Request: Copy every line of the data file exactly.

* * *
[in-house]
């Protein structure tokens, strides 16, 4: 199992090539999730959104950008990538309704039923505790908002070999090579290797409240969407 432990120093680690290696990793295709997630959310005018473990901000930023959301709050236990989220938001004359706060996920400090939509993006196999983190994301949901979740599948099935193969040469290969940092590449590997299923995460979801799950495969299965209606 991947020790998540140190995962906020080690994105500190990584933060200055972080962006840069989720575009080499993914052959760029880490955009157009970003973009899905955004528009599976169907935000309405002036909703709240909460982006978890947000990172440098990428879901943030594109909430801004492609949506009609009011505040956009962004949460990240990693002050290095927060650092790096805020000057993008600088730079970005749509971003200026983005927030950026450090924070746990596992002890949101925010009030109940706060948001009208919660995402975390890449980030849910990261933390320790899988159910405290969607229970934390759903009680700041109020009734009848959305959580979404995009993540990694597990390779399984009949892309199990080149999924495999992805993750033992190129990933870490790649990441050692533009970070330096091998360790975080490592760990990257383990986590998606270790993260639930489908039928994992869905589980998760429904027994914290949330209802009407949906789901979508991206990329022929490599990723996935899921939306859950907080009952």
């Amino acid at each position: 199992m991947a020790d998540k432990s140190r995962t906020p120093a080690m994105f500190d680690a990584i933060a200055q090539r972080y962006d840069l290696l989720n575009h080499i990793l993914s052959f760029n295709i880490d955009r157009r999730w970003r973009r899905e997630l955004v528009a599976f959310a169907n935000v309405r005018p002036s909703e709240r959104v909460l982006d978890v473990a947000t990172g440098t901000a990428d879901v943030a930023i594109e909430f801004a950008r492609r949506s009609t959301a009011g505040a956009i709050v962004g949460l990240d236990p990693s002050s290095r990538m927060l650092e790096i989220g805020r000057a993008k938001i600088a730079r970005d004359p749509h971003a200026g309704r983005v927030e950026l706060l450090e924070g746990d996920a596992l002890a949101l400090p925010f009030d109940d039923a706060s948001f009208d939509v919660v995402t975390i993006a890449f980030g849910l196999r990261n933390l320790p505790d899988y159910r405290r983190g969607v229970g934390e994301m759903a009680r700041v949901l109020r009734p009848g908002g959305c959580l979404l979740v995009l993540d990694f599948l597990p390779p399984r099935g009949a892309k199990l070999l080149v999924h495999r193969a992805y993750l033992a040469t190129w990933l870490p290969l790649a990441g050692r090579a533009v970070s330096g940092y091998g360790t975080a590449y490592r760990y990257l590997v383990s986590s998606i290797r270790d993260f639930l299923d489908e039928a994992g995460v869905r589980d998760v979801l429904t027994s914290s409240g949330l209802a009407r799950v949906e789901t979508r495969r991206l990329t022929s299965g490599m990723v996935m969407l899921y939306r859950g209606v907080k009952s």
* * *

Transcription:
[in-house]
């Protein structure tokens, strides 16, 4: 199992090539999730959104950008990538309704039923505790908002070999090579290797409240969407 432990120093680690290696990793295709997630959310005018473990901000930023959301709050236990989220938001004359706060996920400090939509993006196999983190994301949901979740599948099935193969040469290969940092590449590997299923995460979801799950495969299965209606 991947020790998540140190995962906020080690994105500190990584933060200055972080962006840069989720575009080499993914052959760029880490955009157009970003973009899905955004528009599976169907935000309405002036909703709240909460982006978890947000990172440098990428879901943030594109909430801004492609949506009609009011505040956009962004949460990240990693002050290095927060650092790096805020000057993008600088730079970005749509971003200026983005927030950026450090924070746990596992002890949101925010009030109940706060948001009208919660995402975390890449980030849910990261933390320790899988159910405290969607229970934390759903009680700041109020009734009848959305959580979404995009993540990694597990390779399984009949892309199990080149999924495999992805993750033992190129990933870490790649990441050692533009970070330096091998360790975080490592760990990257383990986590998606270790993260639930489908039928994992869905589980998760429904027994914290949330209802009407949906789901979508991206990329022929490599990723996935899921939306859950907080009952």
């Amino acid at each position: 199992m991947a020790d998540k432990s140190r995962t906020p120093a080690m994105f500190d680690a990584i933060a200055q090539r972080y962006d840069l290696l989720n575009h080499i990793l993914s052959f760029n295709i880490d955009r157009r999730w970003r973009r899905e997630l955004v528009a599976f959310a169907n935000v309405r005018p002036s909703e709240r959104v909460l982006d978890v473990a947000t990172g440098t901000a990428d879901v943030a930023i594109e909430f801004a950008r492609r949506s009609t959301a009011g505040a956009i709050v962004g949460l990240d236990p990693s002050s290095r990538m927060l650092e790096i989220g805020r000057a993008k938001i600088a730079r970005d004359p749509h971003a200026g309704r983005v927030e950026l706060l450090e924070g746990d996920a596992l002890a949101l400090p925010f009030d109940d039923a706060s948001f009208d939509v919660v995402t975390i993006a890449f980030g849910l196999r990261n933390l320790p505790d899988y159910r405290r983190g969607v229970g934390e994301m759903a009680r700041v949901l109020r009734p009848g908002g959305c959580l979404l979740v995009l993540d990694f599948l597990p390779p399984r099935g009949a892309k199990l070999l080149v999924h495999r193969a992805y993750l033992a040469t190129w990933l870490p290969l790649a990441g050692r090579a533009v970070s330096g940092y091998g360790t975080a590449y490592r760990y990257l590997v383990s986590s998606i290797r270790d993260f639930l299923d489908e039928a994992g995460v869905r589980d998760v979801l429904t027994s914290s409240g949330l209802a009407r799950v949906e789901t979508r495969r991206l990329t022929s299965g490599m990723v996935m969407l899921y939306r859950g209606v907080k009952s």